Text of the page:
By Gabriella Payne
A program implemented by the City of Greater Dandenong has seen 54,000 native seedlings planted throughout the city by council staff whose work was affected by the pandemic.
Not wanting time in lockdown to go to waste, this program kick-started the council’s vision for a greener future, whilst simultaneously providing work for staff during a tough and unprecedented year.
After declaring a ‘Climate and Ecological Emergency’ at the beginning of 2020, this initiative aims to pave the way for more biodiversity in the local community that everyone can enjoy.
By protecting and bettering the native environment, the council believes that the City of Greater Dandenong will benefit in the long run.
“The healthier and more diverse each ecosystem or environment is, the more it can withstand the pressures of climate change and pollution,” the council said in a statement.
It’s hoped that this move will help create “a better future for all” and there are already promising signs that past efforts to improve local biodiversity are working.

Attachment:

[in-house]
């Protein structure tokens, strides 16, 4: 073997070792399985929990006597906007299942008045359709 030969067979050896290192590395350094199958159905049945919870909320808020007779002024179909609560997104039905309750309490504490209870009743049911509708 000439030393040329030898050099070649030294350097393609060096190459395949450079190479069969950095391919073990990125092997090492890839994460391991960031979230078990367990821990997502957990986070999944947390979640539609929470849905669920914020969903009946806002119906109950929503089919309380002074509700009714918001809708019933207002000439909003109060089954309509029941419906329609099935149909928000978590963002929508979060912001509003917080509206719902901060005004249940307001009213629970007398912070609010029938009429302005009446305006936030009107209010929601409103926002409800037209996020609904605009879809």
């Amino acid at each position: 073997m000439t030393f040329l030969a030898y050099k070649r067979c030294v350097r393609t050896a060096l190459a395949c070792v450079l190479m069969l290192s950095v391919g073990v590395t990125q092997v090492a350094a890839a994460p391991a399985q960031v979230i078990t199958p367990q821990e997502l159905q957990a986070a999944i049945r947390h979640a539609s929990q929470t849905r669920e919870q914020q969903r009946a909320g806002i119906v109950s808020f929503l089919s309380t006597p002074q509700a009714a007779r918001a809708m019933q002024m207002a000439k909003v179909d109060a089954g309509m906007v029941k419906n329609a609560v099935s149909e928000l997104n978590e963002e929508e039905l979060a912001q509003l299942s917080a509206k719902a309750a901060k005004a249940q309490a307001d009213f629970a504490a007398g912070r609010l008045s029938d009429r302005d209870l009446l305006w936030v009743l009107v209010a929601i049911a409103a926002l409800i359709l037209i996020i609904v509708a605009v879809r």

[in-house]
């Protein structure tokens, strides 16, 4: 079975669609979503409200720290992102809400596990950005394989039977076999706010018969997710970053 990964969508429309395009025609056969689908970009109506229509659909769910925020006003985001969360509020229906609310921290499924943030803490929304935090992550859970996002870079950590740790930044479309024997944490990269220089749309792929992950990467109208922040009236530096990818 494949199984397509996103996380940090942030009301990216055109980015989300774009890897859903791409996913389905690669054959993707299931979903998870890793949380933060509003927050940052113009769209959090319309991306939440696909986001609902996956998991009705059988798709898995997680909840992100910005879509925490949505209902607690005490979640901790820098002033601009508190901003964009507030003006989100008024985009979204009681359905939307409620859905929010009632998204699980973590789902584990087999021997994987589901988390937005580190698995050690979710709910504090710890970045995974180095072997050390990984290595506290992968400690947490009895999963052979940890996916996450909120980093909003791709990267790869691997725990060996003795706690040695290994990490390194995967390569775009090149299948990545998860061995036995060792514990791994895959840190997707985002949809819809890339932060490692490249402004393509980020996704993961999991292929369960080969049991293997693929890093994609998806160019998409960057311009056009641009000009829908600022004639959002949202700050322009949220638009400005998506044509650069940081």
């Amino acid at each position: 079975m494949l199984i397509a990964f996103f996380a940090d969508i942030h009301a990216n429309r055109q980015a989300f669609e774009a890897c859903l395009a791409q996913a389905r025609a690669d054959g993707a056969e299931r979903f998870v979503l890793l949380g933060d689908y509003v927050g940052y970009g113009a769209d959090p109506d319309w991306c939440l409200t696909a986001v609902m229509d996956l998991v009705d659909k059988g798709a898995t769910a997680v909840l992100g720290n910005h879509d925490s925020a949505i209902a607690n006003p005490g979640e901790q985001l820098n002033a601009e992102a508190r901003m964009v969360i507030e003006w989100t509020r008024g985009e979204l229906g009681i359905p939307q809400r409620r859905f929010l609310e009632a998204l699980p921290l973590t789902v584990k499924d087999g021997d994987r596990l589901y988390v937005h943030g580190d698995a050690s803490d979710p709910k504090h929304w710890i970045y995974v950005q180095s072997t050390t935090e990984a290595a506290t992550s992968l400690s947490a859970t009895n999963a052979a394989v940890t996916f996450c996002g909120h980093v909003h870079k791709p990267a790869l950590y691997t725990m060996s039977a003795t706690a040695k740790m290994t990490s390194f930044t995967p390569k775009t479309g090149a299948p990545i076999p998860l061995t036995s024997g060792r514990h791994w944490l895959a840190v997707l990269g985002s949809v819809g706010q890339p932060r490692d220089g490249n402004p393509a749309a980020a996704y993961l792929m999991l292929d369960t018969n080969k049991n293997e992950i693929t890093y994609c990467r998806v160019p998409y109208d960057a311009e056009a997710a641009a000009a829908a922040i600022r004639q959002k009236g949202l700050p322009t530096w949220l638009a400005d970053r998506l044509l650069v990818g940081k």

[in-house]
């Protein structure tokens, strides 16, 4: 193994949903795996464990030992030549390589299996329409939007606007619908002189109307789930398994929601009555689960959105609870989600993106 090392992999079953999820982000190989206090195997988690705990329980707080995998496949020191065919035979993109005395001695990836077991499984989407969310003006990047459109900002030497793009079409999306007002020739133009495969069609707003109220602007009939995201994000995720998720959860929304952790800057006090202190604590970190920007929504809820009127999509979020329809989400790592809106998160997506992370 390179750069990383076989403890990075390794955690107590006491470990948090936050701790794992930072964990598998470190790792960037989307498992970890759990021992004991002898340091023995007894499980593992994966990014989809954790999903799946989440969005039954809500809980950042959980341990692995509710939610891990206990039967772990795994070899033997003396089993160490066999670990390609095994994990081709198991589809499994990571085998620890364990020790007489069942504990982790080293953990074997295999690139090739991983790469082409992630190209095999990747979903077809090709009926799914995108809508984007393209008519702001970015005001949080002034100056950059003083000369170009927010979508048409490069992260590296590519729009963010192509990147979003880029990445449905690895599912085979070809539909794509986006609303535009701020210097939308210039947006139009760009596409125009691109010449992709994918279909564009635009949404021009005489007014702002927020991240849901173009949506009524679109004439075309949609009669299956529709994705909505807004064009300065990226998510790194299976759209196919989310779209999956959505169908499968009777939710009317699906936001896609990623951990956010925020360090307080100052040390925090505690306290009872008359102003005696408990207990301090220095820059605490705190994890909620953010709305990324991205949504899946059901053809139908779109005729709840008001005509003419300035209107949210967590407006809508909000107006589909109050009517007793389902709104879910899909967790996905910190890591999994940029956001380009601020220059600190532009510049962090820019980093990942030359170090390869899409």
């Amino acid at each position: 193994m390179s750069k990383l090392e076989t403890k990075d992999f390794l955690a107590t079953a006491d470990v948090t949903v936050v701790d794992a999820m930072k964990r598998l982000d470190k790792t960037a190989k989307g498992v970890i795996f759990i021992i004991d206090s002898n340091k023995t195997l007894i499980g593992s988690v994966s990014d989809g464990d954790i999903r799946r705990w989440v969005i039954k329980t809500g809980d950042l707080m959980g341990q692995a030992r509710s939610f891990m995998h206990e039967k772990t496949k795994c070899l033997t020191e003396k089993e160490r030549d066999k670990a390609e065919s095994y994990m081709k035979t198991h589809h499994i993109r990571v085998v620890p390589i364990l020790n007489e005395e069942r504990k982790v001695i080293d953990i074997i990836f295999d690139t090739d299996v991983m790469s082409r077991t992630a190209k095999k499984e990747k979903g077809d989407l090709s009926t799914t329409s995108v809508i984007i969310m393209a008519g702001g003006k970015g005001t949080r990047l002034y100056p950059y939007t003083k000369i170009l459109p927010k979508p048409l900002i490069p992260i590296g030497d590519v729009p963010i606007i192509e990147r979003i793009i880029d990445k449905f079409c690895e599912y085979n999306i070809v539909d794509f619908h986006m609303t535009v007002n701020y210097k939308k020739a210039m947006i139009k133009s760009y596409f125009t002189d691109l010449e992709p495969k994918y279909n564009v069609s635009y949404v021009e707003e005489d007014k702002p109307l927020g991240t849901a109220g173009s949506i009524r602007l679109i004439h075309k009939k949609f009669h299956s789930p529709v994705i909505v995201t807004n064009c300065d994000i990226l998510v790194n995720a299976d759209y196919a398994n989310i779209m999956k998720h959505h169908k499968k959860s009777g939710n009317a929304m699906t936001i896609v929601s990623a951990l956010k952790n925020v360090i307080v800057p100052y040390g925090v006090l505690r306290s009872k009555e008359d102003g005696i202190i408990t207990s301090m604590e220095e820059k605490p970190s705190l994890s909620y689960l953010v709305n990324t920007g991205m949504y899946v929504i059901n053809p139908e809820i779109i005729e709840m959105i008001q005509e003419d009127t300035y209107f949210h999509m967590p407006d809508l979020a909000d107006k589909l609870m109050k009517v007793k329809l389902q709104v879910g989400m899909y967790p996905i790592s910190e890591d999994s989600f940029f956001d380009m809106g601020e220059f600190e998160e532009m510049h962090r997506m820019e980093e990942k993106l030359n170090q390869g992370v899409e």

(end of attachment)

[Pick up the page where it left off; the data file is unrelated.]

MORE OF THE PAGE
The blue-billed duck, a near threatened species, was recently spotted by residents at wetlands in Tatterson Park, having returned after not being seen for some time.
Biodiversity is not just a project for parklands though, and the council is encouraging locals to go green in their own backyards and nature strips.
A new Biodiversity Action Plan is currently being developed by the council, and staff want to hear from the community to help create a strong, healthy environment together.
A survey is now open for residents to share their input on the City of Greater Dandenong Council website, and will run until Wednesday 9 December.
Each completed survey will go into the running to win a selection of native wildflowers to the value of $50.
Visit www.greaterdandenong.com for more information.